US issues new terrorism threat warning ahead of 9/11 anniversary
The National Terrorism Advisory System Bulletin said the United States faces a "heightened threat environment" from both domestic terrorists "and those inspired or motivated by foreign terrorists and other malign foreign influences."
It cited increased use of "online forums to influence and spread violent extremist narratives and promote violent activity."
The new advisory updated a January alert following the attack on the US Congress by supporters of then-president Donald Trump, when DHS said the country faced "increasingly complex and volatile" threats from anti-government and racially motivated extremists, often stirred up by online influence from abroad.
The bulletin had already been amended in May, with DHS warning violent extremists could exploit the easing of Covid-19 restrictions to conduct attacks.
"Extremists may seek to exploit the emergence of Covid-19 variants by viewing the potential re-establishment of public health restrictions across the United States as a rationale to conduct attacks," the DHS advisory said, adding that "pandemic-related stressors... may contribute to more violence this year."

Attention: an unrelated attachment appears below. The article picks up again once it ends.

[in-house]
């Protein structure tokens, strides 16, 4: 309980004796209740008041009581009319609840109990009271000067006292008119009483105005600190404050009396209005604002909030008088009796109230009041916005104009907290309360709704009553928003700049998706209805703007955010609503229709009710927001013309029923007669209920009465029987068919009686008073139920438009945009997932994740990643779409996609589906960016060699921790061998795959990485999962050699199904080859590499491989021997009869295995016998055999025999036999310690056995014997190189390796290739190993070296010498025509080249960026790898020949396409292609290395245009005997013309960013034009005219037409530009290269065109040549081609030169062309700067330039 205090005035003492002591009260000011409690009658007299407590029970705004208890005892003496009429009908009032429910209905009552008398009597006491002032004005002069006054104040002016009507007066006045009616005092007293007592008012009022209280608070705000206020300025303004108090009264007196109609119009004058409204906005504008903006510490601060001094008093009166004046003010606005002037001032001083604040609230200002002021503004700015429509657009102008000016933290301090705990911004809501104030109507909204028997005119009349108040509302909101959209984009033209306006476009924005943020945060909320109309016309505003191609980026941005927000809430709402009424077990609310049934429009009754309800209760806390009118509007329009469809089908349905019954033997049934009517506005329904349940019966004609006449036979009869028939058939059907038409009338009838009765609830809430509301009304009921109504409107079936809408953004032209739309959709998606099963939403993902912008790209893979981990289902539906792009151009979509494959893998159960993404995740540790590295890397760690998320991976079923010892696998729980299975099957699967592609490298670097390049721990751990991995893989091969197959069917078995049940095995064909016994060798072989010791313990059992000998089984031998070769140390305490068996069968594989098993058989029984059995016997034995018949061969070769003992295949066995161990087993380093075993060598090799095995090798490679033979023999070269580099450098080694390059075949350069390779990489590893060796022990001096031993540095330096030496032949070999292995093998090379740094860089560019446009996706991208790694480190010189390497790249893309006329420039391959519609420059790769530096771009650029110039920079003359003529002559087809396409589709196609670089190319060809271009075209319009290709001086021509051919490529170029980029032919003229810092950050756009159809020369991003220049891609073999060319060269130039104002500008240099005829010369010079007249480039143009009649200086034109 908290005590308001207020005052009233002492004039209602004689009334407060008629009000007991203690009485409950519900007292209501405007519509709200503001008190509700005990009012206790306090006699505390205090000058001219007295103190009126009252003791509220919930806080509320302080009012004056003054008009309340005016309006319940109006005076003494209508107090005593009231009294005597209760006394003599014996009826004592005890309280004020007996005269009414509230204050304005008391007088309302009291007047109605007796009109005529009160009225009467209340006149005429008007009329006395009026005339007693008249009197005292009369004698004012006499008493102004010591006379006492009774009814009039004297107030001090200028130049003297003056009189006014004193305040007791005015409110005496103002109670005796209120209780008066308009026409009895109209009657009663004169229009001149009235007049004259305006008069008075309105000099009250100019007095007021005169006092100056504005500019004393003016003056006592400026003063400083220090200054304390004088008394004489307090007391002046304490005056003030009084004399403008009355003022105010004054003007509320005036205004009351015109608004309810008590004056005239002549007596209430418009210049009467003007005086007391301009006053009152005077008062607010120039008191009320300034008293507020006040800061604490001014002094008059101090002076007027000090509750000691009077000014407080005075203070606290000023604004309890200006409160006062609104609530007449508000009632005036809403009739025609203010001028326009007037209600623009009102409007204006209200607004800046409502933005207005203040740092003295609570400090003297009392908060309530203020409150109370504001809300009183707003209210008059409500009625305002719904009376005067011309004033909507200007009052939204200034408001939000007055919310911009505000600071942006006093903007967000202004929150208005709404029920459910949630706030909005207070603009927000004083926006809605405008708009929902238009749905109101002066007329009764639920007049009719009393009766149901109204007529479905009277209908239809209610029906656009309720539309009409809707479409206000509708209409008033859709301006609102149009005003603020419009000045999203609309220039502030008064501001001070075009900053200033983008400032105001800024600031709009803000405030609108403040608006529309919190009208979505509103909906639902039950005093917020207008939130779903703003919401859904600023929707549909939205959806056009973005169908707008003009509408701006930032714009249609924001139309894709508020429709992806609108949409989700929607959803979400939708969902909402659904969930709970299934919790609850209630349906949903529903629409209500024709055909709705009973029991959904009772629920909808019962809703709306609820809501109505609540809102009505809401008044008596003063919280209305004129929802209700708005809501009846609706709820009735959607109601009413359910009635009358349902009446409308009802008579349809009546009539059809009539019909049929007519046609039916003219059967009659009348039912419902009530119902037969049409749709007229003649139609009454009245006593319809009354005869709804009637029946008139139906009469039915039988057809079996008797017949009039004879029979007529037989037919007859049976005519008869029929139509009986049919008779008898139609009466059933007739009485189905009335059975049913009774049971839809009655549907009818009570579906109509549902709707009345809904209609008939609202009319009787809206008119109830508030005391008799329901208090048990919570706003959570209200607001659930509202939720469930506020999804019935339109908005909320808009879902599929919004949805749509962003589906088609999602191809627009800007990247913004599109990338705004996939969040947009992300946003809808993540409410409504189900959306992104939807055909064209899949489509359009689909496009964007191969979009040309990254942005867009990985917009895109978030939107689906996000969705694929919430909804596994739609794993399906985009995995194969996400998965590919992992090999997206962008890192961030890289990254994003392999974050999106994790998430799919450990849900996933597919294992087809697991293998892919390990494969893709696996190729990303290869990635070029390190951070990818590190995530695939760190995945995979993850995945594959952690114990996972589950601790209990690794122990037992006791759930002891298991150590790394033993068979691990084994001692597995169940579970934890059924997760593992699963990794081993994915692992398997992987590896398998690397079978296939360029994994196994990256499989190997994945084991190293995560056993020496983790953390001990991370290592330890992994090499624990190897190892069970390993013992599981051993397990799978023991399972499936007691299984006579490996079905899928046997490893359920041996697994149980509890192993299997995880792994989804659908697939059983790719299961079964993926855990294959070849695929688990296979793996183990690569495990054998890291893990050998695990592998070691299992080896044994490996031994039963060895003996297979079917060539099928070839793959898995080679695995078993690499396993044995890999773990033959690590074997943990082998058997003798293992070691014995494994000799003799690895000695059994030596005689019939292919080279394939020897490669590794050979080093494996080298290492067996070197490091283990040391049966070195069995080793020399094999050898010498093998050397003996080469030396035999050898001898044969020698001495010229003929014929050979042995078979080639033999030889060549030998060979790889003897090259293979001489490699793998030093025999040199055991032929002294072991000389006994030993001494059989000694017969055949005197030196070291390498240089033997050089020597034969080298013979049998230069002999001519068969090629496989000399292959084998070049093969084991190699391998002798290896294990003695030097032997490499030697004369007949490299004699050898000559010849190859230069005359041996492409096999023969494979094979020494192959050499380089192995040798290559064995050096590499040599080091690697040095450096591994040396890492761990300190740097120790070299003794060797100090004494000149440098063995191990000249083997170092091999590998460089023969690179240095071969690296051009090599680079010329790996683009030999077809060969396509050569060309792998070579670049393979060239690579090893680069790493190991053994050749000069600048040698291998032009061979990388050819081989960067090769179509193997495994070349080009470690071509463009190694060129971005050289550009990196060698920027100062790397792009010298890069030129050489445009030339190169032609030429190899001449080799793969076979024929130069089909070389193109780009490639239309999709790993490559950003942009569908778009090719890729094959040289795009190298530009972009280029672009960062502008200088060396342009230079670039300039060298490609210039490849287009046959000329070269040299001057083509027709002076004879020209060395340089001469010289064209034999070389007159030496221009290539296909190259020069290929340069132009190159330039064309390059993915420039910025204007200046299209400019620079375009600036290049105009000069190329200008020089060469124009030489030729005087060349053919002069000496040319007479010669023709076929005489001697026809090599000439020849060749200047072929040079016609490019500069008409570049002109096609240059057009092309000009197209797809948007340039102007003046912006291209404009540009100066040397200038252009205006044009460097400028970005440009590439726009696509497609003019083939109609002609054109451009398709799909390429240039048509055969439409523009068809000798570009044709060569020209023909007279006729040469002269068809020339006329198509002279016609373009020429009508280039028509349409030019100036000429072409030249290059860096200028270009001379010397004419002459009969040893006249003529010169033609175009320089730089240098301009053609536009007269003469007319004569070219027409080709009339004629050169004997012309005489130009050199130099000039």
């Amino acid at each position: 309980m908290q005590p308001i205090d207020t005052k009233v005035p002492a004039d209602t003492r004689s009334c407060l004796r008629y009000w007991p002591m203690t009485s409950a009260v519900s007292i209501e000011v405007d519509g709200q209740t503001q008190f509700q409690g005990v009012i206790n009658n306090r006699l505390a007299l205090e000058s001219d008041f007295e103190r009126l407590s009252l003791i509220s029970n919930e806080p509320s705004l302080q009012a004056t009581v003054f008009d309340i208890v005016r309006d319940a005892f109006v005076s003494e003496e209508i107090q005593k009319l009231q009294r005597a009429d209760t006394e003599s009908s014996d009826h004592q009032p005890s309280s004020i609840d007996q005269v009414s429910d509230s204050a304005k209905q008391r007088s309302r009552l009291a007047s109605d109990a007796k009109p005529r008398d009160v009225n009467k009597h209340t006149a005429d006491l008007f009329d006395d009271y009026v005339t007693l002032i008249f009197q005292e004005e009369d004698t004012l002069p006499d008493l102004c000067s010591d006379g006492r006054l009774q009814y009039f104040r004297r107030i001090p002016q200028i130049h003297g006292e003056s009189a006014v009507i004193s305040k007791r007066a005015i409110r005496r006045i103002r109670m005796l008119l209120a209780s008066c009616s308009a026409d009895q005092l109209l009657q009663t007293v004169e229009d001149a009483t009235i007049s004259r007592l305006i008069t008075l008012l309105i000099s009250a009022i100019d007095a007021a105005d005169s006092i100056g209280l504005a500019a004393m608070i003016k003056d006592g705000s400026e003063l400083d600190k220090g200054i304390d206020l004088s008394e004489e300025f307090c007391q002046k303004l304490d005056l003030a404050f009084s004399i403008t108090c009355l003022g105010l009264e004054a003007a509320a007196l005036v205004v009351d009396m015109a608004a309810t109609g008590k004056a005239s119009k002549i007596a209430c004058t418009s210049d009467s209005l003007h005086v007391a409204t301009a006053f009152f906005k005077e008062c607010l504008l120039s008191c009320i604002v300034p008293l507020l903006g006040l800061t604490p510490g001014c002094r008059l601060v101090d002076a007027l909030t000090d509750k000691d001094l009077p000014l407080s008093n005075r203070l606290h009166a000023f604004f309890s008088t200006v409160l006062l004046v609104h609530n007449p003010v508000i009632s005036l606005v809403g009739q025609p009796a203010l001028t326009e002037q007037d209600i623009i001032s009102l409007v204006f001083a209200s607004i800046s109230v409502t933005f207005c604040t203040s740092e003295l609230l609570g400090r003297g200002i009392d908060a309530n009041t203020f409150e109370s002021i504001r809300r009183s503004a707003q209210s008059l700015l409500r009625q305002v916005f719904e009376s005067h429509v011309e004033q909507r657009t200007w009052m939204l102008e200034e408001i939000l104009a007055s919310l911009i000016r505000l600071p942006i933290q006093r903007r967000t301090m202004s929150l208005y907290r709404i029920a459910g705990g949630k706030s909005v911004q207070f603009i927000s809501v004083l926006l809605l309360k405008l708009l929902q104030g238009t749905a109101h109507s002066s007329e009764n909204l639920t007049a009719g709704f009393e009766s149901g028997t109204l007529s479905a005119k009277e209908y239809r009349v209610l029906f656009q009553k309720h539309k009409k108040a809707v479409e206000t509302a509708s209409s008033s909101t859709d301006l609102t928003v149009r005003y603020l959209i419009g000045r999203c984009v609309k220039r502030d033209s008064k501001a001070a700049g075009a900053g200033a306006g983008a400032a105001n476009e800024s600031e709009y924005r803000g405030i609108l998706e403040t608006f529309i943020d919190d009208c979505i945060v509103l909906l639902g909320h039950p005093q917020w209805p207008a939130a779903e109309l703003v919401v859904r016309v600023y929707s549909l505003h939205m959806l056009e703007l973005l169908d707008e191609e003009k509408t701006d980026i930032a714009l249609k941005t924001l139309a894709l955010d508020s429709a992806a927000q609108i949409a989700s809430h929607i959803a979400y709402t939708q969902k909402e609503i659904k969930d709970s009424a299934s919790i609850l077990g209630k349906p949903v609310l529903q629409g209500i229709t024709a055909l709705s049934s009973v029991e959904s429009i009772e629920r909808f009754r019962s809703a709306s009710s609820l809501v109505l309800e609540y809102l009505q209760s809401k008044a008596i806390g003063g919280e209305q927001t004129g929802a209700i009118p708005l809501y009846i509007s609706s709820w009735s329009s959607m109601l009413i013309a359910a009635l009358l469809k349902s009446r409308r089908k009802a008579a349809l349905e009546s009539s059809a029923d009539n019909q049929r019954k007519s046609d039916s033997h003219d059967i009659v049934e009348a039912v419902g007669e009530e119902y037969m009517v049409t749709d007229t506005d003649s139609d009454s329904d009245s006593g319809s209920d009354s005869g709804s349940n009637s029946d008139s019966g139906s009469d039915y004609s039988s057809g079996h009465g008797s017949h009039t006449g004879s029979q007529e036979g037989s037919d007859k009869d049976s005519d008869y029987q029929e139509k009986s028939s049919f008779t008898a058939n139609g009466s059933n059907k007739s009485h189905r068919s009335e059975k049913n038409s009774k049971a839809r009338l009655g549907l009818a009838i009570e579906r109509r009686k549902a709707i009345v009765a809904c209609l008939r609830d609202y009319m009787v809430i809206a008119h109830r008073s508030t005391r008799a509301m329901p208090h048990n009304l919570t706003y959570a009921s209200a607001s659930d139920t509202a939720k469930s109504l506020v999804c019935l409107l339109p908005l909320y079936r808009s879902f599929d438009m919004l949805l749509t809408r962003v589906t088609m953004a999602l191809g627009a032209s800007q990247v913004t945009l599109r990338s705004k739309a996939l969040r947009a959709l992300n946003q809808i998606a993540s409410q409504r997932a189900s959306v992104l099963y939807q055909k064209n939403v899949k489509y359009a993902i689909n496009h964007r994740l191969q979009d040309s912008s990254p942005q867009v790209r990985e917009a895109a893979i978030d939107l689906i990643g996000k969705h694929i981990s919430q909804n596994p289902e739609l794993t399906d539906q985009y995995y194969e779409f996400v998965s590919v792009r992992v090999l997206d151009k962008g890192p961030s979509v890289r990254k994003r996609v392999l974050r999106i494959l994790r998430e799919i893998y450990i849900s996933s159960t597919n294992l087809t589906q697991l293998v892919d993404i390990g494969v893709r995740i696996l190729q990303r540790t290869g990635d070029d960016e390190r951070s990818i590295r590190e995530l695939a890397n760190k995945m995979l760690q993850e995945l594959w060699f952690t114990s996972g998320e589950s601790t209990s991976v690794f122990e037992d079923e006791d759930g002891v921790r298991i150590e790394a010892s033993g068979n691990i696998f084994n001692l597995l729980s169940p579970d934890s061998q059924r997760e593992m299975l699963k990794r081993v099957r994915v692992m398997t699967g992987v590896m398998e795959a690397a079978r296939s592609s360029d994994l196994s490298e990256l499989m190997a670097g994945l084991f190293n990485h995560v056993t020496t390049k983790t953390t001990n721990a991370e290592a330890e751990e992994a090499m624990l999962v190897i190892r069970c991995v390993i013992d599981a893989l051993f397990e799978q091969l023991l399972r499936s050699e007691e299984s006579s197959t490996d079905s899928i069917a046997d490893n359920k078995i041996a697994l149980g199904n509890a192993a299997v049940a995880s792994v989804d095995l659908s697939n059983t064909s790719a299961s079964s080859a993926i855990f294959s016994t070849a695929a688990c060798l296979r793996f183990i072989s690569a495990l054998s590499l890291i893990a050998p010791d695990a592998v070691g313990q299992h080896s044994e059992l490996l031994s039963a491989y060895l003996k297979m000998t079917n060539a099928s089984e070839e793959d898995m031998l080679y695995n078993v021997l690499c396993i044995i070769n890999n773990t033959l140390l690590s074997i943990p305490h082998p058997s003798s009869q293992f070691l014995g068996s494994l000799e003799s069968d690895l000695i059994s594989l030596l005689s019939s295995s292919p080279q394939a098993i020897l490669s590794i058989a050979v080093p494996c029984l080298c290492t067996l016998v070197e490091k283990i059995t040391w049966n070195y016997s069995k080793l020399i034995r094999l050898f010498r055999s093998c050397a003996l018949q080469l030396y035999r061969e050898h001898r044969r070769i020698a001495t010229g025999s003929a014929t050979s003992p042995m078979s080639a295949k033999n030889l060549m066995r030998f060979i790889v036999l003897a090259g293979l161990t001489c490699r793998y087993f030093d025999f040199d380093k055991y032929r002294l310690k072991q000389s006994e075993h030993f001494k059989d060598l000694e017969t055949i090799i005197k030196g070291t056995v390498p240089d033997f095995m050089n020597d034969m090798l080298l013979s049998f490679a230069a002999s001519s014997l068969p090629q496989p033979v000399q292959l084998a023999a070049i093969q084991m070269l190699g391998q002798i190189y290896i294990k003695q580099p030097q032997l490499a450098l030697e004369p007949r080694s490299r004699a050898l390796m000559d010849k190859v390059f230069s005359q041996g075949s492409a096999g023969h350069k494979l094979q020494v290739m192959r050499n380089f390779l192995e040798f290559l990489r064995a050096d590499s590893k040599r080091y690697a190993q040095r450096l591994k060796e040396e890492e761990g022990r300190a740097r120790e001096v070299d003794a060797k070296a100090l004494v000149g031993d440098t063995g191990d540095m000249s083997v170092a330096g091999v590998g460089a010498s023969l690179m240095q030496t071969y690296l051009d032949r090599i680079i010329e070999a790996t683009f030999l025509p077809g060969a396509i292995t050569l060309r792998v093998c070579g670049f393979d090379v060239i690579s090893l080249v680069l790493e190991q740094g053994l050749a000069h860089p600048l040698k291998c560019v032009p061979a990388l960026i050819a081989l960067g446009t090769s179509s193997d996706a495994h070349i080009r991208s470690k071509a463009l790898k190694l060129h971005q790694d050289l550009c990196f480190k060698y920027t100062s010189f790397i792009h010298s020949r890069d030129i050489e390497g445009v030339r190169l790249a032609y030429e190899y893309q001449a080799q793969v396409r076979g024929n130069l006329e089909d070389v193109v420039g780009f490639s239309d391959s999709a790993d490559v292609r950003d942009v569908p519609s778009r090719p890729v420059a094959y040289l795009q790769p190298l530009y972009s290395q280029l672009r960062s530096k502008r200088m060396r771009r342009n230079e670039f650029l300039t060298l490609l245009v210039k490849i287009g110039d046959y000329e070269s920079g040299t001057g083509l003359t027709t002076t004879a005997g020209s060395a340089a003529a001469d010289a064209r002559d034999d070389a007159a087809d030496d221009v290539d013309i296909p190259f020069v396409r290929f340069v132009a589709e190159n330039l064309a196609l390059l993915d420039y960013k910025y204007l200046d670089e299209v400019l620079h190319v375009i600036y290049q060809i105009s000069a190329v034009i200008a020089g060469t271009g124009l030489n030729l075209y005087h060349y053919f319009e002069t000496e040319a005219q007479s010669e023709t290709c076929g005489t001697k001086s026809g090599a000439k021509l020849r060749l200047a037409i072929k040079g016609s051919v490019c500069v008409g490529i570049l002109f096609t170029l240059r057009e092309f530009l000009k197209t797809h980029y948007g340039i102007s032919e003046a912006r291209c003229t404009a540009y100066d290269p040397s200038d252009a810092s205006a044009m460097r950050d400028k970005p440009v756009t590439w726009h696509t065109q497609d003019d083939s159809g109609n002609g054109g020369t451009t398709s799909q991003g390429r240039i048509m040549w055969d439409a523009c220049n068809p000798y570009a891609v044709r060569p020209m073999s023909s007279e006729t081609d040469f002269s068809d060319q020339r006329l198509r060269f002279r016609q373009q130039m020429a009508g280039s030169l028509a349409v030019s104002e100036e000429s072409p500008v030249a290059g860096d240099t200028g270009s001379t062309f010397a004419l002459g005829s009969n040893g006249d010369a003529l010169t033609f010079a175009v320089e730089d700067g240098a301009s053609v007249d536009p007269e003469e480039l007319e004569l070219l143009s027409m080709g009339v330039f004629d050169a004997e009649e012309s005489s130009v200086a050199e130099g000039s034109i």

Despite a rapid vaccination program, coronavirus case numbers have increased sharply in recent months in the United States due to the spread of the Delta variant, prompting new health measures.
The advisory, which expires on November 11, also noted that in the lead-up to the 20th anniversary of the September 11 attacks, the Yemeni branch of Al-Qaeda, Al-Qaeda in the Arabian Peninsula (AQAP), had put out an English-language version of its propaganda "Inspire" magazine for the first time in over four years.
This "demonstrates that foreign terrorist organizations continue efforts to inspire US-based individuals susceptible to violent extremist influences," DHS said.
The United States, which considers AQAP the terror group's most dangerous branch, has carried out a campaign of drone strikes against its fighters in Yemen since soon after the 9/11 attacks.